We're Not All Math and English Teachers

Yesterday the Des Moines Register published an editorial applauding Colorado for reforming its teacher evaluation laws. The editorial goes on to criticize Iowa's reforms, saying the state is "moving too cautiously." Iowa requires teachers to "provide multiple forms of evidence of student learning and growth," but the Register is disappointed that the inclusion of standardized test scores is not required.

When will the public and policymakers realize that not every subject is covered by a standardized test? I feel like this is one of the most overlooked aspects of this argument. We're not all math and English teachers! Colorado spends 3 hours, per subject, each school year to measure every grade 3-10 student's achievement in math, reading, and writing (plus 3 hours for science in grades 5, 8, and 10). In a state that requires a minimum of 1080 hours of student contact time, this minimum of 9 hours of testing represents less than 1% of a school year. If only it felt like so little!

But that's only for math and English. If you want to mandate teacher evaluations based on standardized tests, you need equally rigorous tests for every subject and every teacher. Can you imagine tests for P.E., music, art, or vocational courses? What if schools could only offer classes that were backed by standardized tests?

Let's also consider the extra time required. Suppose students average 7 Carnegie units (credits) per year. At 3 hours per subject and 7 subjects, we're up to 21 hours of testing per year. If you were to require that standardized tests measure student growth, you'd need to test each student both at the beginning of the year and at the end. Doubling the testing takes us to 42 hours, or almost 4% of the year. It still may not sound like much, but students aren't going to be testing 7 hours a day for 6 straight days. If students tested 2 hours daily, the testing schedule would stretch out to 21 days, or about a month of the school year (half at the beginning, half at the end). You thought finals week was bad? Try two weeks!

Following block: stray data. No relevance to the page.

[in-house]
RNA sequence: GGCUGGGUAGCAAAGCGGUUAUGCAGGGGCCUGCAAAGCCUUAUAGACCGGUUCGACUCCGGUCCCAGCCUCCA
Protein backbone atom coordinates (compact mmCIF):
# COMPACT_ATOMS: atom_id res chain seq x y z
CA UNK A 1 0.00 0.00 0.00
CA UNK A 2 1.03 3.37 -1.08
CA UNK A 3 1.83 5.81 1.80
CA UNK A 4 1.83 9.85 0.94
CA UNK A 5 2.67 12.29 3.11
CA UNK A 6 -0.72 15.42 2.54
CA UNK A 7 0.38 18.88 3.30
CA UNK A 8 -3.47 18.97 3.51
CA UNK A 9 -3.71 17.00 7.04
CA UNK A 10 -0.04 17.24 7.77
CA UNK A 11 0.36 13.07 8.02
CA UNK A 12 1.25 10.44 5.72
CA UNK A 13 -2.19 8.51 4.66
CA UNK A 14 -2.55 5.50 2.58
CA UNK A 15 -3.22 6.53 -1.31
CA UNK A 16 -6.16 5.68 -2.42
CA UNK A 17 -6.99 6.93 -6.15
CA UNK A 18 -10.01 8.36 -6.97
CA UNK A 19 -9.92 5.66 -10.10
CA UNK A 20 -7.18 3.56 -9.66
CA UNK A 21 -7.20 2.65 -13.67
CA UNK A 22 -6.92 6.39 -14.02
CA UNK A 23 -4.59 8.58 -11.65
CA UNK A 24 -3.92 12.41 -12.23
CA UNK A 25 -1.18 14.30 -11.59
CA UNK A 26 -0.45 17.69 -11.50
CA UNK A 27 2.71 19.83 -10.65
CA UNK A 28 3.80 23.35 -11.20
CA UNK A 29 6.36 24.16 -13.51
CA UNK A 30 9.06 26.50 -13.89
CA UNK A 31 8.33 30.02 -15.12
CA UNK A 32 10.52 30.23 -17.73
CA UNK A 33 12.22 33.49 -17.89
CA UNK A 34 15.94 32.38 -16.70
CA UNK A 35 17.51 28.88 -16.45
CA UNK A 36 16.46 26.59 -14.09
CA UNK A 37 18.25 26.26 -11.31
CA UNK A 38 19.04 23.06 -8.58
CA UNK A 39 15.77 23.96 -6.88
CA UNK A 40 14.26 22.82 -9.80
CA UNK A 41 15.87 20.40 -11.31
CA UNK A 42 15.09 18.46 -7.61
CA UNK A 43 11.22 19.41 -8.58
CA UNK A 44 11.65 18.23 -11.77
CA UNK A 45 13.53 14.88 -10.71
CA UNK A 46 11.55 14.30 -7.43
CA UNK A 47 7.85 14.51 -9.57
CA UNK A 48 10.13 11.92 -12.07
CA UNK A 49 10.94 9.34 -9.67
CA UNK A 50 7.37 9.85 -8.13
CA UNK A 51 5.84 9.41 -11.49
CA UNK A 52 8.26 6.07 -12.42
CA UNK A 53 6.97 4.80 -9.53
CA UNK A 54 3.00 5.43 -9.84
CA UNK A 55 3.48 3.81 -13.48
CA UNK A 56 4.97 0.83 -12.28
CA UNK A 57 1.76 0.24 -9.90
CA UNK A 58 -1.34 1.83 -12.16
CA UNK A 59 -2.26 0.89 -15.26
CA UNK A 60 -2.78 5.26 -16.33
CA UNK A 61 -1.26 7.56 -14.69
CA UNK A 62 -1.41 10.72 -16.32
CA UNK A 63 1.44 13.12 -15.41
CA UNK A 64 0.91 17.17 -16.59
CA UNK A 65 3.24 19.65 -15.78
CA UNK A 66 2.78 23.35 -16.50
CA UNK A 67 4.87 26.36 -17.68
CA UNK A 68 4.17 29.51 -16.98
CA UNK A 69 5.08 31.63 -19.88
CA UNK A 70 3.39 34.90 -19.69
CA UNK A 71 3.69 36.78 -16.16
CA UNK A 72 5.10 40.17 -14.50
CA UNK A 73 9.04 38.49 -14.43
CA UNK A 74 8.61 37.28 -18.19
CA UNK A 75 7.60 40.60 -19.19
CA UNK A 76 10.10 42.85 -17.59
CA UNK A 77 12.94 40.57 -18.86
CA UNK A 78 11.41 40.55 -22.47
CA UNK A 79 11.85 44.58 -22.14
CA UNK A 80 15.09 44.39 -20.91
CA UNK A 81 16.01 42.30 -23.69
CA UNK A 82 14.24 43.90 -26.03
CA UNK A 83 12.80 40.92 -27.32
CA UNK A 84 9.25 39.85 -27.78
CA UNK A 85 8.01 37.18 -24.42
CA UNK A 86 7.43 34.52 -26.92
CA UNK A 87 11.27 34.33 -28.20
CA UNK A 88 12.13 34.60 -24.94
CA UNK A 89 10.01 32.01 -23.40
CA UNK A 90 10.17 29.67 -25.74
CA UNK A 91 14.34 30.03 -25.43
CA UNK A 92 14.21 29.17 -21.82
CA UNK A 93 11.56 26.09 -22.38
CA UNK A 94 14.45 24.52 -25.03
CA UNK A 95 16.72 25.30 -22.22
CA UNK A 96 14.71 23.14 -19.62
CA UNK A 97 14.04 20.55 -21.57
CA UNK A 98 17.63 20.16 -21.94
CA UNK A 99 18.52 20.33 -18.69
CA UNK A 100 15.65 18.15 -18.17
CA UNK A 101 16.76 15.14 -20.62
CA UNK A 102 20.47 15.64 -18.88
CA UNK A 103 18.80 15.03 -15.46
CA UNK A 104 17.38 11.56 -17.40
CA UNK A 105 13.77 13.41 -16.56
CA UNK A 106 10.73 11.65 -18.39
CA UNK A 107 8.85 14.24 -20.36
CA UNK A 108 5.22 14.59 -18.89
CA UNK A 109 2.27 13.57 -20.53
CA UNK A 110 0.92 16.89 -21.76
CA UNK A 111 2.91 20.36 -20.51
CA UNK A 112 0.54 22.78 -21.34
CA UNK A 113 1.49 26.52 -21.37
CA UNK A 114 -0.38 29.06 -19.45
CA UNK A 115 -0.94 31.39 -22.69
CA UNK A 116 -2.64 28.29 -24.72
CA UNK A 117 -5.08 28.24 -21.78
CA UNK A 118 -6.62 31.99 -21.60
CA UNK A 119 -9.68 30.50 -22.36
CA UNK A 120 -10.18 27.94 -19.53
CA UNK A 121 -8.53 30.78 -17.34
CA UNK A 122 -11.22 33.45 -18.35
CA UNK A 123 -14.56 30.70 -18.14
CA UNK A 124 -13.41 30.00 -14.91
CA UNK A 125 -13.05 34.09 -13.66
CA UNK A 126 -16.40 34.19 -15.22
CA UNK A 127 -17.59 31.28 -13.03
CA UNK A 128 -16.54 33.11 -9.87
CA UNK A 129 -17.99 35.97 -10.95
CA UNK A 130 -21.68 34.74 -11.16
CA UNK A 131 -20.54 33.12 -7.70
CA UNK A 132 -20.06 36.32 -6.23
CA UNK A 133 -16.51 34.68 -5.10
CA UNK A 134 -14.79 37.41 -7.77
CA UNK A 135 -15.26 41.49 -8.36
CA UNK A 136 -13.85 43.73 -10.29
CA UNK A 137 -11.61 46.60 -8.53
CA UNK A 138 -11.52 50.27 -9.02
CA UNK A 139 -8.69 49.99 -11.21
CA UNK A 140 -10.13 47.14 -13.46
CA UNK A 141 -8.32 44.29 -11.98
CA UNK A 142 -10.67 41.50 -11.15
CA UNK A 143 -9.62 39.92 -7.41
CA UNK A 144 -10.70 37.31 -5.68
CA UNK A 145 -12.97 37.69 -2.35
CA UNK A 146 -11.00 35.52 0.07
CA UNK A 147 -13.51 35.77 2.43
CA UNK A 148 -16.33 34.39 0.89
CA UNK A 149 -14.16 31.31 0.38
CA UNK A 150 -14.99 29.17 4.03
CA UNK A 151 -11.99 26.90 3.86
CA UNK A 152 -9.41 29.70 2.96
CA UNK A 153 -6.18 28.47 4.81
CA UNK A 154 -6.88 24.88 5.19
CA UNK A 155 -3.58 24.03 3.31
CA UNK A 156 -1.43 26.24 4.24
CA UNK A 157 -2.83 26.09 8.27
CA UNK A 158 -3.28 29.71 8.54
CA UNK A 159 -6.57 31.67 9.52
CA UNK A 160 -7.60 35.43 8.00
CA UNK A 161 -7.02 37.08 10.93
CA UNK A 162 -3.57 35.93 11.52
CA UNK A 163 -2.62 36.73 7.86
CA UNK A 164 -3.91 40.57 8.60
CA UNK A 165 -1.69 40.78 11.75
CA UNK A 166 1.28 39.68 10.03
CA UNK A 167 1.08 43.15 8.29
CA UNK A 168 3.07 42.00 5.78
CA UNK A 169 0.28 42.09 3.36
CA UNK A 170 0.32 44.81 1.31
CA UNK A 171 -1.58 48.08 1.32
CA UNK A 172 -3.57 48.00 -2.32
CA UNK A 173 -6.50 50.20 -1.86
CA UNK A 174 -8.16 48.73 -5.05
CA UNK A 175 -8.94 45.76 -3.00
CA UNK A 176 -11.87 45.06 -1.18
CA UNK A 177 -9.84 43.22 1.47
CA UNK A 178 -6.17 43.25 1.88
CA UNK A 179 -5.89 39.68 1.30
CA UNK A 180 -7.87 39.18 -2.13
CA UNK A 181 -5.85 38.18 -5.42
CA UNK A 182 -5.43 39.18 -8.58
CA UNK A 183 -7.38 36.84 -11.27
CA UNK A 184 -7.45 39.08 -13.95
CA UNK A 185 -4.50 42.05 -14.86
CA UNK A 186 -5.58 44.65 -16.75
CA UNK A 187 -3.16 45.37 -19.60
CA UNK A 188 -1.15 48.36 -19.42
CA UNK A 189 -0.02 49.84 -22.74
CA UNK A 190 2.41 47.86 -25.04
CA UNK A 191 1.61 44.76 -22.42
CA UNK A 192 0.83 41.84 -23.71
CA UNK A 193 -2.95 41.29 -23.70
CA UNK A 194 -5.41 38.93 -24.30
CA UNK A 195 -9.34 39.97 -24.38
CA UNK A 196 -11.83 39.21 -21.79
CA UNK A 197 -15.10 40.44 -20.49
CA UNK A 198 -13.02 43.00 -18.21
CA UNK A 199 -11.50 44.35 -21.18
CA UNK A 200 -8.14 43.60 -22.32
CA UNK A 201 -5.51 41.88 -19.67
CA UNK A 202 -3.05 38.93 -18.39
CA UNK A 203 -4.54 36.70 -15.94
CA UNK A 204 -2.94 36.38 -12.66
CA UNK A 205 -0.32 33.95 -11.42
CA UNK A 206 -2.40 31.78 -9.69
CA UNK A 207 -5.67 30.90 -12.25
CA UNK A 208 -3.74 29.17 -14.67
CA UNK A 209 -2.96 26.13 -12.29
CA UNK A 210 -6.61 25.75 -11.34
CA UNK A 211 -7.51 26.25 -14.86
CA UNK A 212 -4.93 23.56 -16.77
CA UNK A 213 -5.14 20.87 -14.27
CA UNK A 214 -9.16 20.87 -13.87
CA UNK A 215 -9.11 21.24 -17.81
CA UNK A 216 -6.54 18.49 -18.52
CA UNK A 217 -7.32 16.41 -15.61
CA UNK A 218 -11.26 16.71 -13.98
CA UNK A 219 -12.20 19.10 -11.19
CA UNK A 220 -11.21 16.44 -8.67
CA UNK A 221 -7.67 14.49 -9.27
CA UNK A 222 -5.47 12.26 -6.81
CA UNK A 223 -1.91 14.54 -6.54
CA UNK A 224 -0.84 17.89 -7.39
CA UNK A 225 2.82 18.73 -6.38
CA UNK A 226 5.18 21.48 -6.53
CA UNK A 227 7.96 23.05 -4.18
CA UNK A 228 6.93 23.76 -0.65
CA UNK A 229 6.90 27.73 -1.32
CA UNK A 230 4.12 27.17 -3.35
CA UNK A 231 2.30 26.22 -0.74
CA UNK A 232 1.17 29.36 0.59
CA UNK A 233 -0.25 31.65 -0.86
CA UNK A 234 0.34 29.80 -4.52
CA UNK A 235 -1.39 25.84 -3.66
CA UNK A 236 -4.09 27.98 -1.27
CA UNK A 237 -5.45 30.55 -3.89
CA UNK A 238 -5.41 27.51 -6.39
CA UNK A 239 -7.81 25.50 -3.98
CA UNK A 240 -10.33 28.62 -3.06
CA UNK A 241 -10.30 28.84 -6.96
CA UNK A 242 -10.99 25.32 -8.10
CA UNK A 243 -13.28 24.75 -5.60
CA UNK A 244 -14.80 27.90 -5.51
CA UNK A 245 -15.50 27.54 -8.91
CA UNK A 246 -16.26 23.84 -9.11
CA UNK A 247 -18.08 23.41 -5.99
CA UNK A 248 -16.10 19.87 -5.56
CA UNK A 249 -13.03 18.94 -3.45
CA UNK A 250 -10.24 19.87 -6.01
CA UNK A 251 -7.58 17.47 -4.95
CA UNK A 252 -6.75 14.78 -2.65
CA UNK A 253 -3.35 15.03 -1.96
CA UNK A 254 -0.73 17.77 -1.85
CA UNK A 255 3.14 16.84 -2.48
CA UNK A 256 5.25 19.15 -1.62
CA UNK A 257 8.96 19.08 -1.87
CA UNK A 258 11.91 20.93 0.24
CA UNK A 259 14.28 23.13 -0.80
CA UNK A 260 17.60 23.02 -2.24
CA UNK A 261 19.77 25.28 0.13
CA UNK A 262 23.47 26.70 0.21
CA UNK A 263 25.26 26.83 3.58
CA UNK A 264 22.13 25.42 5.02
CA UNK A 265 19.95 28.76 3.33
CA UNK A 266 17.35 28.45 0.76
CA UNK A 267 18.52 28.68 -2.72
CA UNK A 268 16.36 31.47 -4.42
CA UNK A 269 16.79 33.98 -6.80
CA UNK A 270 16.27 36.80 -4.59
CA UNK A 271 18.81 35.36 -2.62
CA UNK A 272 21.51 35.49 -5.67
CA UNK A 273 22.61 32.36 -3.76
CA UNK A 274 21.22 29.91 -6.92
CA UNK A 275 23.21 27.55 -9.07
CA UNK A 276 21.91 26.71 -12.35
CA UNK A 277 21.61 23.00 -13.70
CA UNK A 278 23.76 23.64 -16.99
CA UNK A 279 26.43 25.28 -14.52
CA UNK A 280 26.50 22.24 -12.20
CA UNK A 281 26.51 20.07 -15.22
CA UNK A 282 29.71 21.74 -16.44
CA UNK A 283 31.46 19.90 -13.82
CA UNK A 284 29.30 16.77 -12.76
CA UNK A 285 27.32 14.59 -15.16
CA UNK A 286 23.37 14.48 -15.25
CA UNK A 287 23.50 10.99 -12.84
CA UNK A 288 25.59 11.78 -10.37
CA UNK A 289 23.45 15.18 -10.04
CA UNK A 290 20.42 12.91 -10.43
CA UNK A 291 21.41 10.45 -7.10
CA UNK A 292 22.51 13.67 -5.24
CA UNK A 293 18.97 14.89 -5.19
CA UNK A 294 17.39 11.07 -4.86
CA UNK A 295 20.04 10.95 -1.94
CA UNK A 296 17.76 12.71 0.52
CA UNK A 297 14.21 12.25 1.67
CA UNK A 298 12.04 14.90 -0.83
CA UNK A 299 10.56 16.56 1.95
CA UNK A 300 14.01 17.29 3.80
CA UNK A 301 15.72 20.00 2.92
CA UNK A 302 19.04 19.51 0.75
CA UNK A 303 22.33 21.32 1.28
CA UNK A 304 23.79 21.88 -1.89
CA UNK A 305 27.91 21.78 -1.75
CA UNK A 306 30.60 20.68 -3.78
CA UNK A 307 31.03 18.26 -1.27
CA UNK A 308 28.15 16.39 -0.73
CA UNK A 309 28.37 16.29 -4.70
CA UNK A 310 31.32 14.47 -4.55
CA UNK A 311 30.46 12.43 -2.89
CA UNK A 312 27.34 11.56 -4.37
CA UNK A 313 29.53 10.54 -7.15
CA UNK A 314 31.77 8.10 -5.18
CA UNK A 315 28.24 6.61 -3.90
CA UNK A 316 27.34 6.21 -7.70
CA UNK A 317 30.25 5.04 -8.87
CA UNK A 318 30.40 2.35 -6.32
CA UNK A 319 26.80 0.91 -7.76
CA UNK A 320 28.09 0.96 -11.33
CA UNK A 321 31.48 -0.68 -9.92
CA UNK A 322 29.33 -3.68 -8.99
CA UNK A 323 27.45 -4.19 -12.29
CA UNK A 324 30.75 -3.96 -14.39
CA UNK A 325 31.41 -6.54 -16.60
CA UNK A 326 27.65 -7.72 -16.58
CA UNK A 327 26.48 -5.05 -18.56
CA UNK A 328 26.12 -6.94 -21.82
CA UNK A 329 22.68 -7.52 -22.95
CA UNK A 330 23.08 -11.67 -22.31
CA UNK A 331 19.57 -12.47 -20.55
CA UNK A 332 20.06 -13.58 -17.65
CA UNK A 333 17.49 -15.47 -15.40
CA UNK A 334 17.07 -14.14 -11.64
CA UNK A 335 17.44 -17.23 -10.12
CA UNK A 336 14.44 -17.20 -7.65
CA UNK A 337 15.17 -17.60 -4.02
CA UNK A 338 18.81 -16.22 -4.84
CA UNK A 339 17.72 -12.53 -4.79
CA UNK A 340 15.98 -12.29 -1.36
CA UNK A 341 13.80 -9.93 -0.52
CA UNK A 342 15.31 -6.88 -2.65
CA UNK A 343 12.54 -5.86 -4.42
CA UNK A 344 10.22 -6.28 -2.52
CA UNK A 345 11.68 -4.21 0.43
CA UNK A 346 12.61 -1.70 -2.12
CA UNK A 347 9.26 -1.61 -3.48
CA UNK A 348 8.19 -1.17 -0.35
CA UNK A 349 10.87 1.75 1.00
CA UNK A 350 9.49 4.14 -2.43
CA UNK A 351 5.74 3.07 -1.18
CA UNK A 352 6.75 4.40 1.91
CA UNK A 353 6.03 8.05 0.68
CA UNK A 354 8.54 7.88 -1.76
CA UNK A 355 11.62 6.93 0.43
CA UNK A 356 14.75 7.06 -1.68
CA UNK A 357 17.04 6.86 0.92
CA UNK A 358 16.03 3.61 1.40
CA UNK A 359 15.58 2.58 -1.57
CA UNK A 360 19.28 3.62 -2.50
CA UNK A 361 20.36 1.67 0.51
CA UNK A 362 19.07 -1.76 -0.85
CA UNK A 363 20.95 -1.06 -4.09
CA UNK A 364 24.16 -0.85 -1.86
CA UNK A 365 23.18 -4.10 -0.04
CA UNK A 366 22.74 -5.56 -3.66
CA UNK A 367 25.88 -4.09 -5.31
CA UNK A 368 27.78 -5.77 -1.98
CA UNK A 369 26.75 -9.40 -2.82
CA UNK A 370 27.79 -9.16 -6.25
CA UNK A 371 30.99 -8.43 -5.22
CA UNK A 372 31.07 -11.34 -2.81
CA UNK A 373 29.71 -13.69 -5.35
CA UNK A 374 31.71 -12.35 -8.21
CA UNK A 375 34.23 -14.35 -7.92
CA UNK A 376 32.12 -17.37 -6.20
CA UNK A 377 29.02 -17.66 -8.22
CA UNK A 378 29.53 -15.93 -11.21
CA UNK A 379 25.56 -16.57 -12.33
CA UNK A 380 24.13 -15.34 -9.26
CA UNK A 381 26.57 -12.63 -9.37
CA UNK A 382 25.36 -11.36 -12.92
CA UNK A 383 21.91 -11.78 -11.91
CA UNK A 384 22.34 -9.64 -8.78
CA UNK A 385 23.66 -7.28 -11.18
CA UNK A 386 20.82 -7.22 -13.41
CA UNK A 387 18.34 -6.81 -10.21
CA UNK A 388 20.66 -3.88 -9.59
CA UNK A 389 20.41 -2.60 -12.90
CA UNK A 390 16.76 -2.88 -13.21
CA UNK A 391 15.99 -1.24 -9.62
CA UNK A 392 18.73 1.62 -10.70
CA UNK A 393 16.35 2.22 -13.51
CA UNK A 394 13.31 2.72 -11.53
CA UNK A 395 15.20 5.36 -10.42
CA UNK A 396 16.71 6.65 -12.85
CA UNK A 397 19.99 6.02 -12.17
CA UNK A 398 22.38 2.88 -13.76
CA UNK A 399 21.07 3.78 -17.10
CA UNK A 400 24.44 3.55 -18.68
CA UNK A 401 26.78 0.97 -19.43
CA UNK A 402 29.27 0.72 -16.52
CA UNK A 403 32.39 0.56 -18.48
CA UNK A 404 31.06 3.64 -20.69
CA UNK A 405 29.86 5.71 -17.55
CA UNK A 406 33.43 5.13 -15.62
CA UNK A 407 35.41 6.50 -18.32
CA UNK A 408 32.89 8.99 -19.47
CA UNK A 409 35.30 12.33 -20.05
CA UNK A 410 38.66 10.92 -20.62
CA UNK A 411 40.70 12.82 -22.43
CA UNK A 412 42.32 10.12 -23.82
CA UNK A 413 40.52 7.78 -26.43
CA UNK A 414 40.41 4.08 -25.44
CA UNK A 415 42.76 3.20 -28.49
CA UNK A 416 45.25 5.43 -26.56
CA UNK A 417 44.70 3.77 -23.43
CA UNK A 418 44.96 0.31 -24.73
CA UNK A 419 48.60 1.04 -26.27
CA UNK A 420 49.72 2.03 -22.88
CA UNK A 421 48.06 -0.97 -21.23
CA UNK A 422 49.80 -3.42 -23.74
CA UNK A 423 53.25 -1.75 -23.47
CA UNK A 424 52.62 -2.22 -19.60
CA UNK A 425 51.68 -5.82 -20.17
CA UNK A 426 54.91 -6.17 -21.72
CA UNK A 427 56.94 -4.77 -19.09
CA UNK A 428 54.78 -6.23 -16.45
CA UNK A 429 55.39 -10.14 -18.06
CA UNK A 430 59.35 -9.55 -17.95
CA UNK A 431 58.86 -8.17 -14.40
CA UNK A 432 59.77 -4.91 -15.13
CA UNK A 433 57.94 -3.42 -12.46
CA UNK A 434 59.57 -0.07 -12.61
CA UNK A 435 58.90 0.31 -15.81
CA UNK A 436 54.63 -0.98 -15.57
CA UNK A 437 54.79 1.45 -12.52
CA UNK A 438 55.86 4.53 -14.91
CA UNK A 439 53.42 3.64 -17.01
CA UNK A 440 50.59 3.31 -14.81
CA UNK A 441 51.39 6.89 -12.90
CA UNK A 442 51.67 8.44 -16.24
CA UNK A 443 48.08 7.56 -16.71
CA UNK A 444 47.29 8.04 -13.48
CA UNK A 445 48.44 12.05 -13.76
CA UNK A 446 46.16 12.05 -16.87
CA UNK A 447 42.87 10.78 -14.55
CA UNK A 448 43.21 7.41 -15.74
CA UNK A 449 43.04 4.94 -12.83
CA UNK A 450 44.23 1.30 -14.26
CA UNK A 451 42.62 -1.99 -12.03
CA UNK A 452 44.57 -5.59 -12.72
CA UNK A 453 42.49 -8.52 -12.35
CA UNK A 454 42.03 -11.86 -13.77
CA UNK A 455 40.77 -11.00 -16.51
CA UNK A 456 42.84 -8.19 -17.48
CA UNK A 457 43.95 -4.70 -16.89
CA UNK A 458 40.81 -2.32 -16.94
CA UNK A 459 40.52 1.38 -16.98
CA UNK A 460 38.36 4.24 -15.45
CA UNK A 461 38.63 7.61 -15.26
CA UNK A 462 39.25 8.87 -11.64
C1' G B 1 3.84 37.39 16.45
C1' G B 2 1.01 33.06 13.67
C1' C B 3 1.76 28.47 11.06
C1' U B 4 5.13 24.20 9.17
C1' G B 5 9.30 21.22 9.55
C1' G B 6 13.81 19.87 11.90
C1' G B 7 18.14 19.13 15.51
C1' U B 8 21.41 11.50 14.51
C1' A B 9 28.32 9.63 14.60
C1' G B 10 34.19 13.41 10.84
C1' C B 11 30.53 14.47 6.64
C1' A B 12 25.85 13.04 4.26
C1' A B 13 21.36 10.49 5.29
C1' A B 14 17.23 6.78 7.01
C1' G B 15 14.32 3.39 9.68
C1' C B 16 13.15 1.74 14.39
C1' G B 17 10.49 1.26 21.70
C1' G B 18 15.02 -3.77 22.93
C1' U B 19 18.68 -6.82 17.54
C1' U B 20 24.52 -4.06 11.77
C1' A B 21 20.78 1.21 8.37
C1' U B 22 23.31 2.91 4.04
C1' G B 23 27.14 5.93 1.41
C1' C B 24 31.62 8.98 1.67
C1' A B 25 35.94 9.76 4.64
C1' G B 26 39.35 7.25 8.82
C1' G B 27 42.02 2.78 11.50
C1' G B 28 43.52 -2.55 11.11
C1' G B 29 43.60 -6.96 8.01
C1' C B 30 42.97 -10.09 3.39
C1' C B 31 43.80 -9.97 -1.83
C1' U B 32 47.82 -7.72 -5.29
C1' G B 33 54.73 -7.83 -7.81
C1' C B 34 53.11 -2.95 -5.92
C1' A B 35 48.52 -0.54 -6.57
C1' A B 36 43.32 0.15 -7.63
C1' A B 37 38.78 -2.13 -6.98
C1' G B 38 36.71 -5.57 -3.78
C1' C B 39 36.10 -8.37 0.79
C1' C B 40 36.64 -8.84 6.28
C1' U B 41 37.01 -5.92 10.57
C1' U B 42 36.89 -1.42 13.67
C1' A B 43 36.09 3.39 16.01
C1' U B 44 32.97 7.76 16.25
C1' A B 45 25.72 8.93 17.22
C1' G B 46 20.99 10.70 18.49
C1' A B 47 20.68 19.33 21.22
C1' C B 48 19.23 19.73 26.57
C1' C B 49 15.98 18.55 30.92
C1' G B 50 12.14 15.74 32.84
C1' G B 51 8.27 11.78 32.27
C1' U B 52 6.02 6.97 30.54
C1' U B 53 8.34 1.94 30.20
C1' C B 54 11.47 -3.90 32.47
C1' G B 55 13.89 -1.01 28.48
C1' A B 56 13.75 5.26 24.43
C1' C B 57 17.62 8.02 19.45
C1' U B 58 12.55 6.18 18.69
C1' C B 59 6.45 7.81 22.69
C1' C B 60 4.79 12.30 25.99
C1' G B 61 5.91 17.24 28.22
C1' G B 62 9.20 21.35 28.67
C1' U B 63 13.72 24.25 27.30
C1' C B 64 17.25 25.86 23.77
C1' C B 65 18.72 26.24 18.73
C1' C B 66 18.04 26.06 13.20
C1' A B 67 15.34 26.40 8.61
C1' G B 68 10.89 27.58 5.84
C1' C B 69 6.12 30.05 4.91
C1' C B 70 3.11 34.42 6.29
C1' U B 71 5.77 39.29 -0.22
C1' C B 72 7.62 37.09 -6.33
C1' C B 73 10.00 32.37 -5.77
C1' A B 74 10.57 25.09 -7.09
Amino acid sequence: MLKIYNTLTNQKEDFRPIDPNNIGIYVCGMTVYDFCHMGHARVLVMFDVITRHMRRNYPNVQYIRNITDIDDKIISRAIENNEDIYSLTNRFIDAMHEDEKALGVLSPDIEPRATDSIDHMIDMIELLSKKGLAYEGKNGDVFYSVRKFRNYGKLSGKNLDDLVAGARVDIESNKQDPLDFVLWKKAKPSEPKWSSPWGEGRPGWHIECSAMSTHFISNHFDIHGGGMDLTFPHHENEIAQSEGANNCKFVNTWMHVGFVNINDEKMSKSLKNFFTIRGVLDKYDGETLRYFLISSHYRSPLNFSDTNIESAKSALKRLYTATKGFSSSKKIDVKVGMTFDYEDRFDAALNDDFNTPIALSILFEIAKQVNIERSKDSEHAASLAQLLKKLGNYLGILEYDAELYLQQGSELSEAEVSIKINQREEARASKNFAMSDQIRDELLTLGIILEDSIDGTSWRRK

Unfortunately, I have yet to work in any school that could carry on with regular learning during standardized test times. We tried everything from one test per day to four, mixed with full-length classes meeting on a rotation to all classes meeting on a shortened schedules. No matter how little testing is done, that testing time affects everything else in the day. Can you imagine a month spent like that?

This little rant has come from me, a guy who has almost always been pro-test. They have their place in the educational system and are part of an effective assessment strategy. But when people want every teacher to be measured by their students' standardized test scores, we have to think about the possible ramifications. So be careful what you wish for, Des Moines Register!